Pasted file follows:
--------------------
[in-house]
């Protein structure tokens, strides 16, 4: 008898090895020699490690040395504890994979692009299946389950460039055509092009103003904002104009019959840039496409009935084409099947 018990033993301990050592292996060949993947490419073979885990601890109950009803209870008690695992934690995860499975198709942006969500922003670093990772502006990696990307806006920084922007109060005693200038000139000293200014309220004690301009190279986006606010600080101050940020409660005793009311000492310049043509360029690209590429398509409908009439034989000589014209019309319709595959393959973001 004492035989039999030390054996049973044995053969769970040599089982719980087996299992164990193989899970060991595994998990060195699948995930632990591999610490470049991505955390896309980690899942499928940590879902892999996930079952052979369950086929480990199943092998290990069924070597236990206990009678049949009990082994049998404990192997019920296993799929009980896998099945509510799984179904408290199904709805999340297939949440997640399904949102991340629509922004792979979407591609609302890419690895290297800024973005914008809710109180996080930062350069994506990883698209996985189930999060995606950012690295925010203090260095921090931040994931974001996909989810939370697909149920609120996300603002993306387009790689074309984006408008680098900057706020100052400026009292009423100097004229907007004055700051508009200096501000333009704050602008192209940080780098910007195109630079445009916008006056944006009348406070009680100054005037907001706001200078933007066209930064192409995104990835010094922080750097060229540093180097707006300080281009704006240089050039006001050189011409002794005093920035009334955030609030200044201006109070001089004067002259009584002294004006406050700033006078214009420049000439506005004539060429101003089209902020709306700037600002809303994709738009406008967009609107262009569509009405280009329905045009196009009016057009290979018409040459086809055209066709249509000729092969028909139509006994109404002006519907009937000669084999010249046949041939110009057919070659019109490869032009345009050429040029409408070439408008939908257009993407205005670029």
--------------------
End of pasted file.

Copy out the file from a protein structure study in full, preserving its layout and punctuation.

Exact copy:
[in-house]
């Protein structure tokens, strides 16, 4: 008898090895020699490690040395504890994979692009299946389950460039055509092009103003904002104009019959840039496409009935084409099947 018990033993301990050592292996060949993947490419073979885990601890109950009803209870008690695992934690995860499975198709942006969500922003670093990772502006990696990307806006920084922007109060005693200038000139000293200014309220004690301009190279986006606010600080101050940020409660005793009311000492310049043509360029690209590429398509409908009439034989000589014209019309319709595959393959973001 004492035989039999030390054996049973044995053969769970040599089982719980087996299992164990193989899970060991595994998990060195699948995930632990591999610490470049991505955390896309980690899942499928940590879902892999996930079952052979369950086929480990199943092998290990069924070597236990206990009678049949009990082994049998404990192997019920296993799929009980896998099945509510799984179904408290199904709805999340297939949440997640399904949102991340629509922004792979979407591609609302890419690895290297800024973005914008809710109180996080930062350069994506990883698209996985189930999060995606950012690295925010203090260095921090931040994931974001996909989810939370697909149920609120996300603002993306387009790689074309984006408008680098900057706020100052400026009292009423100097004229907007004055700051508009200096501000333009704050602008192209940080780098910007195109630079445009916008006056944006009348406070009680100054005037907001706001200078933007066209930064192409995104990835010094922080750097060229540093180097707006300080281009704006240089050039006001050189011409002794005093920035009334955030609030200044201006109070001089004067002259009584002294004006406050700033006078214009420049000439506005004539060429101003089209902020709306700037600002809303994709738009406008967009609107262009569509009405280009329905045009196009009016057009290979018409040459086809055209066709249509000729092969028909139509006994109404002006519907009937000669084999010249046949041939110009057919070659019109490869032009345009050429040029409408070439408008939908257009993407205005670029």